Season 3, Episode 2.1 | Field Trip

The Adventure Continues - On the designated day they set out.

The message was clear in Chinuk WaWa, and translated here:

The meeting place is at the Alsea pass, just at the foot of the Techmanwe – a well known landmark in the Willamette Valley – then and now.

The meeting was a bust – no one was there. The Gorman’s  arrived in the middle of the morning but at noon nothing was happening. They waited and waited, and in the end waited too long to make the journey back during daylight.

Not adverse to staying overnight or sleeping under the stars they settled to overnight, wait the next day til just past noon, and leave if nothing happened again, reasoning that perhaps there was a miscalculation as to which 7 days passing referred to.

Overnight they were disturbed by a commotion at the other end of the clearing and when they rose to investigate it looked like there was a small native encampment, what seemed like several tribes congregating and sharing stories around the fire in the common tongue that Eliza and Hannah also understood – they heard stories and legends, and bargaining and exchanges being discussed. When the Gormans drew closer and called out “Klayhowya” there was no response or reaction from the people around the fire. They called again, and again no reaction – in consternation , they looked at each other and whispered to one another what is going on? / how come they can’t hear us?  but when they looked back there was nothing but moonlight meadow stirring in the wind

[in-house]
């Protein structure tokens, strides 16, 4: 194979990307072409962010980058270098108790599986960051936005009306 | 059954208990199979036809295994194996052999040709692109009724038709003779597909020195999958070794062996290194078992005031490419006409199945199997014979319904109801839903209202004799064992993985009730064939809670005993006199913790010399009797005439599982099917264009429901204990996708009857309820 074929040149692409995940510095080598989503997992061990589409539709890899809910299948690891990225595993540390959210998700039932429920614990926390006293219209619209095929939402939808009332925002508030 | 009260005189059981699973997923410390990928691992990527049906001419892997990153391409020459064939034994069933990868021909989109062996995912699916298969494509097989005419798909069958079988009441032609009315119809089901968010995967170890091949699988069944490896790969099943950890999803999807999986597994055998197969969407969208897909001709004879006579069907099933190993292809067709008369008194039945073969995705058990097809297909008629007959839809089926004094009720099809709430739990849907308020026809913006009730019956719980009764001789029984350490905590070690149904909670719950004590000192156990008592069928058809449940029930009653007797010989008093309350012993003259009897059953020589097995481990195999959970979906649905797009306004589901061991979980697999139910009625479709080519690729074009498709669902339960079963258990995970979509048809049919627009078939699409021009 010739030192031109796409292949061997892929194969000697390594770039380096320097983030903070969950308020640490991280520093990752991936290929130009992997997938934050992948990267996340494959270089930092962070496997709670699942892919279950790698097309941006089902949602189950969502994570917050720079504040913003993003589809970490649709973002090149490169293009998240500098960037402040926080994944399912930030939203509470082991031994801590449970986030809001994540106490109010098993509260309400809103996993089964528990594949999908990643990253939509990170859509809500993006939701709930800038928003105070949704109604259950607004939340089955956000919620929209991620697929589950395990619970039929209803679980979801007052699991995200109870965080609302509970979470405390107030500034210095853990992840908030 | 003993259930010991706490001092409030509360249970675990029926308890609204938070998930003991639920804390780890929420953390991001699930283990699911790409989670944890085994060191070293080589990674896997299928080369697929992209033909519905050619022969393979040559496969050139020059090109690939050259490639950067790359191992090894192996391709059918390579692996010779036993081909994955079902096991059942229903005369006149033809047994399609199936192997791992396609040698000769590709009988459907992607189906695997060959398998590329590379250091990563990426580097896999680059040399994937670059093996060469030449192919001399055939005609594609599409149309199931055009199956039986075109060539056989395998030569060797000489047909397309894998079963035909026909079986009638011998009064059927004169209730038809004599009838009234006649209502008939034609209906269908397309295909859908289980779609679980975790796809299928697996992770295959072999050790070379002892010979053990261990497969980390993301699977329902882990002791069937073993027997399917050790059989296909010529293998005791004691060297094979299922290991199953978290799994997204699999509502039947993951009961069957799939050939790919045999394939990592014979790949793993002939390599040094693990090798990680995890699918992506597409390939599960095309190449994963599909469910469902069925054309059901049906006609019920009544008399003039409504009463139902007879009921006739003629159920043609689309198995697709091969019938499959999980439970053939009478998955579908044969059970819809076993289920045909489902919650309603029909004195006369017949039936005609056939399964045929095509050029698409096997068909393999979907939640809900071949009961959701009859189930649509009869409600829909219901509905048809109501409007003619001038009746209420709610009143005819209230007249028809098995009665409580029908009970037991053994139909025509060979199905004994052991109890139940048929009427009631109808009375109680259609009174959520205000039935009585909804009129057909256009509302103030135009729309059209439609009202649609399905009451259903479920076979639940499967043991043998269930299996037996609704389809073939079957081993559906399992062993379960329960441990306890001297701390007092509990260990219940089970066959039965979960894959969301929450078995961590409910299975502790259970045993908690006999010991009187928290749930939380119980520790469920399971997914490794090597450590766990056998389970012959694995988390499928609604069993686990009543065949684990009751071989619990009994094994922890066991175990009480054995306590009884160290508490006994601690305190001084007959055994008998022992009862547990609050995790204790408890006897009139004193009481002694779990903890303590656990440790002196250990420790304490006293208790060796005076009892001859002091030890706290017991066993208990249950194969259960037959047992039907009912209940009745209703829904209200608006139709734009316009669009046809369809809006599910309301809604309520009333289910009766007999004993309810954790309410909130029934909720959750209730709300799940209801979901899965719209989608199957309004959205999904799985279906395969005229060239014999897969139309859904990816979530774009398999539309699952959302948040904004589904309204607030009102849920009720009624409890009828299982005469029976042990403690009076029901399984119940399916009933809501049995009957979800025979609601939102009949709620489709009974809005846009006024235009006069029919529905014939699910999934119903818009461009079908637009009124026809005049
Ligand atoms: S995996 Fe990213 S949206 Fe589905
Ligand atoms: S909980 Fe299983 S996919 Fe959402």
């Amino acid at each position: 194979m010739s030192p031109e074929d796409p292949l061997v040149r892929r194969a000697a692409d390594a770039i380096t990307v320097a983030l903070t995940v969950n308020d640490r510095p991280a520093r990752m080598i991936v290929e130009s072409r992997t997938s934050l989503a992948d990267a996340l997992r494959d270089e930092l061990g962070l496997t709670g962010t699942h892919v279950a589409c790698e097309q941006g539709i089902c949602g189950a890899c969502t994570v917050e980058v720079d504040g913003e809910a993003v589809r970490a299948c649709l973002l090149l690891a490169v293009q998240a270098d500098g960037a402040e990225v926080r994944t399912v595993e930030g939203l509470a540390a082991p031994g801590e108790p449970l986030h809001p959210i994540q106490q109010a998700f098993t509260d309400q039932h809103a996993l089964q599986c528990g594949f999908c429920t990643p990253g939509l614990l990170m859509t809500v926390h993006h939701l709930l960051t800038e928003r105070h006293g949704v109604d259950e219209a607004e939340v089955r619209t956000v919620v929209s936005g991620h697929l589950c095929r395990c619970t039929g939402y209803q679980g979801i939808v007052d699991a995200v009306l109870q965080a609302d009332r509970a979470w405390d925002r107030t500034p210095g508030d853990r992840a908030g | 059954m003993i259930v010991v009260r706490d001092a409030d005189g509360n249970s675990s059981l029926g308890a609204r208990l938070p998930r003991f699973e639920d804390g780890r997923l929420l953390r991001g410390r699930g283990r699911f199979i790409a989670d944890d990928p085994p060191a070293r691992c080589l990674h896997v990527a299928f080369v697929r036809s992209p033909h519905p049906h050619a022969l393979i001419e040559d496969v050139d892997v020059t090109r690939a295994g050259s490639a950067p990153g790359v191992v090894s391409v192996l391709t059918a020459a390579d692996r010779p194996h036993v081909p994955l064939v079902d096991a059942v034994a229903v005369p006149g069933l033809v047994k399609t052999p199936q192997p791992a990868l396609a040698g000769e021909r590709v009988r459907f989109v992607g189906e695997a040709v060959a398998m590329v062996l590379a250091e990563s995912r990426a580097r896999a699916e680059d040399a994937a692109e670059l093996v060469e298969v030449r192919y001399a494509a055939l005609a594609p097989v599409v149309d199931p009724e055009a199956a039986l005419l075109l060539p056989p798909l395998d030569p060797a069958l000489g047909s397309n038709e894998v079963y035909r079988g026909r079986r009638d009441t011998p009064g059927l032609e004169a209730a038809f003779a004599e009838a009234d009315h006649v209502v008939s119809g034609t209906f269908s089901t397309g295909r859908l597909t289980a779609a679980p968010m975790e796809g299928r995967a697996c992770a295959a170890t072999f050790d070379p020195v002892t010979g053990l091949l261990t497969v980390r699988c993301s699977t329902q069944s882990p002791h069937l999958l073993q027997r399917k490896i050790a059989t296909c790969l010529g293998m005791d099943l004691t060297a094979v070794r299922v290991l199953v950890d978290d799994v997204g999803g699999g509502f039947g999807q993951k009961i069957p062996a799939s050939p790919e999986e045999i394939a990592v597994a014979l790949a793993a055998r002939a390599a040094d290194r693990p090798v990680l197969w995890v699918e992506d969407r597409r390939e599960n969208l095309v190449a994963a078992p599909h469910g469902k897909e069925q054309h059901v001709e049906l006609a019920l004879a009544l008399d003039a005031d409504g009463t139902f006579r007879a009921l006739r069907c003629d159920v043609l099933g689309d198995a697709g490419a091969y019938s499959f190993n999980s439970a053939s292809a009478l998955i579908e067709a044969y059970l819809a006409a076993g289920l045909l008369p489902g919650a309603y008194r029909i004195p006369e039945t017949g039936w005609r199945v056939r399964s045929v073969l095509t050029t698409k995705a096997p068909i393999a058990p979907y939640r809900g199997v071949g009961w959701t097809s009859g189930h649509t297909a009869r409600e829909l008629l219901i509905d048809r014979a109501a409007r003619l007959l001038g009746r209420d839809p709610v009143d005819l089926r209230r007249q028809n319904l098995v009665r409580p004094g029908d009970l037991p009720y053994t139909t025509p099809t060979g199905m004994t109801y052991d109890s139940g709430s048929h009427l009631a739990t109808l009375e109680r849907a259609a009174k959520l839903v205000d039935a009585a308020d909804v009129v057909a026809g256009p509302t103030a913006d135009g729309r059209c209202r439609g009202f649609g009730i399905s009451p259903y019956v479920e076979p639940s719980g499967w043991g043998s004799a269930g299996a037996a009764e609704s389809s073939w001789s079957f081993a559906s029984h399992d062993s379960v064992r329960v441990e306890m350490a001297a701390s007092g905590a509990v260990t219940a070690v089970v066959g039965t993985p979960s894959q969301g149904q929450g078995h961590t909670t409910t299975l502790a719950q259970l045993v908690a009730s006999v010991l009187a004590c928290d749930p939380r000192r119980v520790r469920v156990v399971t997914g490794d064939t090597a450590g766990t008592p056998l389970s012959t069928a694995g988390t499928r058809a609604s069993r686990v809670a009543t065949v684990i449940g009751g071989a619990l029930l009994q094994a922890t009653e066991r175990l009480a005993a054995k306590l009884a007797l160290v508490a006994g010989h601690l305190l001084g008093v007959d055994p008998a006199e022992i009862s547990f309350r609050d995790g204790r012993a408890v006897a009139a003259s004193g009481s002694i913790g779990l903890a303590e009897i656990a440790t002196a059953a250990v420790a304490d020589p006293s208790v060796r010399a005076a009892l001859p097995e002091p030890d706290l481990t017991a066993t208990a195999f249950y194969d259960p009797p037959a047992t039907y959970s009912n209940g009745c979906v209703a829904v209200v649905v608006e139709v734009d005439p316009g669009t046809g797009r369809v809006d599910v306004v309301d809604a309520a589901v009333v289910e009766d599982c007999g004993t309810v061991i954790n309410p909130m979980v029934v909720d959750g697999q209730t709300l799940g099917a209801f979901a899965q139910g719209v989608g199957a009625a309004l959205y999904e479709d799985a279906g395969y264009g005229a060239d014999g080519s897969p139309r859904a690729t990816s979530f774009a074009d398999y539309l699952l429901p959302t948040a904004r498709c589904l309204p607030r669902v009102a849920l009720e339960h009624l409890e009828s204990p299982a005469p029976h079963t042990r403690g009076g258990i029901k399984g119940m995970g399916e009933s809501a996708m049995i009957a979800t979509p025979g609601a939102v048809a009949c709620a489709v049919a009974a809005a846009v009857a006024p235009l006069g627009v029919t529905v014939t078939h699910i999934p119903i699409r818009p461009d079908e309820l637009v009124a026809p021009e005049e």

Even more consternated, they walked further, but there was nothing there, so they returned to their own camp site.

In the morning, they again examined the place they had seen the native encampment, but there was nothing there – no large area trampled and cleared as one would expect from a camp the size they had seen last night. There was, however, one odd thing right where the camp fire would have been – a fresh garland of wildflowers, less than a day old, and quite a peculiar pattern of flowers. 

Again, they waited until well past noon, and again nothing happened. They waited as long as they dared, and reluctantly had to leave to make the 5 hour trek home to reach town by nightfall.

The trip had been a bust – the promised treasure was missing and it was a mystery what had happened. All they had to show for their journey was a vision and an outrageously varied garland of wildflowers.


From the descriptions they noted, we’ve re-assembled the garland above. Is there a message there?

NOTE – No flowers were harmed or picked for this recreation. Please observe local rules and regulations if you do go out and do some wild-flower spotting – some of these species are endangered and protected, so you might be subject to fines and prosecution if you are caught disturbing them!

The Resources Which Inspired Our Overnight Adventure

iNaturalist (from their website)

Connect with Nature!

One of the world’s most popular nature apps, iNaturalist helps you identify the plants and animals around you. Get connected with a community of over a million scientists and naturalists who can help you learn more about nature! What’s more, by recording and sharing your observations, you’ll create research quality data for scientists working to better understand and protect nature. iNaturalist is a joint initiative by the California Academy of Sciences and the National Geographic Society.

Download the app and start tracking the flowers you spot in your natural areas about you – you’ll be surprised where Oregon Wild Flowers might show in your neighborhood – they’re all around!